[NOTE: This post has been UPDATED]
By the time you read this the Supreme Court may have decided, in its February 17 conference, whether or not to hear the appeal of Fisher v. University of Texas, a challenge to race-based preferential treatment. Meanwhile, or even after the Court’s decision, it would be worth your while to look at this column in the Austin Statesman by regular columnist Ashley Sanchez.
Ms. Sanchez, who describes herself as “the mother of Hispanic daughters,” thinks that it’s “nuts” for her daughters’ ethnicity to provide any advantage to them when they apply to college. She thinks they, like everyone else, should be judged on the basis of their “character and accomplishments.” Adopting Martin Luther King’s most famous line — something all King’s notable Memorializers couldn’t muster the wisdom or the courage to do — she added: “But judging students on the content of their character shouldn’t require us to consider the color of their skin.”
Whether or not the Court agrees to hear Fisher I will have more to say about two briefs that were filed urging it to take the case, both of them presenting powerful evidence and argument on the “mismatch” theory — one by UCLA law professor Richard Sander, who has written a number of articles developing that theory, and Stuart Taylor Jr.; and the other by Gail Heriot, Peter Kirsanow, and Todd Gaziano of the U.S. Commission on Civil Rights. Ms. Sanchez is impressed by the Sander brief, noting that it “makes a compelling case that minority students are best served by attending the college that most closely matches their academic credentials, as opposed to attending a higher-tier institution that accepted them in part because they are part of a minority.”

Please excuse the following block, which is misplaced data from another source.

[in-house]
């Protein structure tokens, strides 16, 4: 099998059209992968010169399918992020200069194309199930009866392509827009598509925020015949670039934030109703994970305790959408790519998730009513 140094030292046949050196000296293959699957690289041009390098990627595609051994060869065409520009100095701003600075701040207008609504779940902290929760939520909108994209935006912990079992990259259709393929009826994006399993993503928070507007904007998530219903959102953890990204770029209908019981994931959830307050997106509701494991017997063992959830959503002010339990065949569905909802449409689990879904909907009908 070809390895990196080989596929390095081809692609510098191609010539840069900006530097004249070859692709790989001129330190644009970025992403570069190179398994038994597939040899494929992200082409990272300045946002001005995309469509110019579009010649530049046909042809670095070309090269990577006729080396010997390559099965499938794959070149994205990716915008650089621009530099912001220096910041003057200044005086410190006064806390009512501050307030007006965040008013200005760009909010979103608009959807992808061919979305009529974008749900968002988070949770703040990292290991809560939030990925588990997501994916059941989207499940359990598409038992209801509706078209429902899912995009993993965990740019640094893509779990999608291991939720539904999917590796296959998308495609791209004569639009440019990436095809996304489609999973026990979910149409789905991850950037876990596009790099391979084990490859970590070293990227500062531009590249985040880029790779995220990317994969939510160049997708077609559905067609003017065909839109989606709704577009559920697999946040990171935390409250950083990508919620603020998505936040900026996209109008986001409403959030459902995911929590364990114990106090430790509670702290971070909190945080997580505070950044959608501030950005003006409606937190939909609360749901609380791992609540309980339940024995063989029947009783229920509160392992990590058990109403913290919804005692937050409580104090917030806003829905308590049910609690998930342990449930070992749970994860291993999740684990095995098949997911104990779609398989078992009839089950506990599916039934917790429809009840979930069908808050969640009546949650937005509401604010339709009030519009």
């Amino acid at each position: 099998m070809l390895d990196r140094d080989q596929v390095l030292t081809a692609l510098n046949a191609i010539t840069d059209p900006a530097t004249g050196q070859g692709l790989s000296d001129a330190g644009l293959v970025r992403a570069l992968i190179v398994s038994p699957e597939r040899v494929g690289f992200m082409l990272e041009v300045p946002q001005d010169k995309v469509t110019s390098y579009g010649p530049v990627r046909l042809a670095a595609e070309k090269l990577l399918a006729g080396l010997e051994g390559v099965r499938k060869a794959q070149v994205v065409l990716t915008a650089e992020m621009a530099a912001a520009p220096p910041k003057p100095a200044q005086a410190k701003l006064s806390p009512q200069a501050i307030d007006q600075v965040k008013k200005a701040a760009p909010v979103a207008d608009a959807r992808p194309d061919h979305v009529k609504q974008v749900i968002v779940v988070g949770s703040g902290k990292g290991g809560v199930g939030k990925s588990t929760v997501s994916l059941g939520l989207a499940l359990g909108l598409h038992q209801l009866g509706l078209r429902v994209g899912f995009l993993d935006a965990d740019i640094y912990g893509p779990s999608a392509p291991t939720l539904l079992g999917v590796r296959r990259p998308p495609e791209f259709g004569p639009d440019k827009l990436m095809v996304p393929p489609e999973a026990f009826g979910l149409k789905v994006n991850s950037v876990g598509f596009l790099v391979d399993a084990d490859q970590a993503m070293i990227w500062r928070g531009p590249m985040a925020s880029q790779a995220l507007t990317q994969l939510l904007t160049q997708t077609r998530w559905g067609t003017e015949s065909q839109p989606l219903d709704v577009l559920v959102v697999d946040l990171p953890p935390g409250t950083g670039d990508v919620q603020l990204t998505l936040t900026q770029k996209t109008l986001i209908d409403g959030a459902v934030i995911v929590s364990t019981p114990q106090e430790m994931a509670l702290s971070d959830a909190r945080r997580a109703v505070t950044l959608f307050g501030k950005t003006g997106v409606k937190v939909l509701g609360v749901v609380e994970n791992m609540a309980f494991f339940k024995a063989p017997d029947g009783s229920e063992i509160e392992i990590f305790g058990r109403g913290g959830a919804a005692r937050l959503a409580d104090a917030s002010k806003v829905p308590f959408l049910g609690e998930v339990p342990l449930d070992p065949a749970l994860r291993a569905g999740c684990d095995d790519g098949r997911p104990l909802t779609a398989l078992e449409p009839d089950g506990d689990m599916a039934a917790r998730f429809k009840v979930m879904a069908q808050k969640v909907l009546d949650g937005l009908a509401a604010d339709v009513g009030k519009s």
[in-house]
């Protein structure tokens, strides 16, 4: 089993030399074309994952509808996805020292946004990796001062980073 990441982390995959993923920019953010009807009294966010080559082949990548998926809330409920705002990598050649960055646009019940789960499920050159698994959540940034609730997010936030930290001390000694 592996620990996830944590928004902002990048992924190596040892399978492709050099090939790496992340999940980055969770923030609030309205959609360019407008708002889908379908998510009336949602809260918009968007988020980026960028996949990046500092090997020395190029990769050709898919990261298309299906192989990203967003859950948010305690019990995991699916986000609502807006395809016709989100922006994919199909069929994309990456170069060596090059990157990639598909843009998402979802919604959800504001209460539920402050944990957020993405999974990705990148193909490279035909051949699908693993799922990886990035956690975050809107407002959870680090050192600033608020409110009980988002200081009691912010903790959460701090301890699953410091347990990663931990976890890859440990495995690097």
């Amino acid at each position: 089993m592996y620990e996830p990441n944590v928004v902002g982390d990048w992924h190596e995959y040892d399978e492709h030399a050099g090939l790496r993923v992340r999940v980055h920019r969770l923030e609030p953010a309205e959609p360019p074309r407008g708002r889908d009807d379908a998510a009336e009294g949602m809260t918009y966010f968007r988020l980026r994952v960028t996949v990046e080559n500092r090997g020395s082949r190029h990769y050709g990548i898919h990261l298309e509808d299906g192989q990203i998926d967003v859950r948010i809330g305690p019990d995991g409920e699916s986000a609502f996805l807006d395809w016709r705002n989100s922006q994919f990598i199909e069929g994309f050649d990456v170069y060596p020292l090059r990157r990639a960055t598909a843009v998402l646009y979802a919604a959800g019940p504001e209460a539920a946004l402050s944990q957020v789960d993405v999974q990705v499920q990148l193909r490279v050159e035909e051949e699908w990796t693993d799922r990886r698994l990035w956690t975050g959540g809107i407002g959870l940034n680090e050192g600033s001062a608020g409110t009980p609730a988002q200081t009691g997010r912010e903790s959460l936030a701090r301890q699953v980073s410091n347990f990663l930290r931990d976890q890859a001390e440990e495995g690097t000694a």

What is more interesting than her agreeing with the “mismatch” theory, however (the argument is so strong it’s not very interesting when someone agrees with it), is how personally relevant and helpful it is to her as “the mother of Hispanic daughters”: “That will be useful information for our family as our daughters weigh their college options.”
Let’s hope the Supreme Court finds it useful as well.
A commenter below offers a common criticism of my (and by implication, Ms. Sanchez’s) use of Martin Luther King Jr.’s famous dream that one day his children will be judged by the content of their character, not the color of their skin. If you’re interested in “the meaning of Martin Luther King Jr.,” I encourage you to take a look at the criticisms and my reply, including the old posts I link.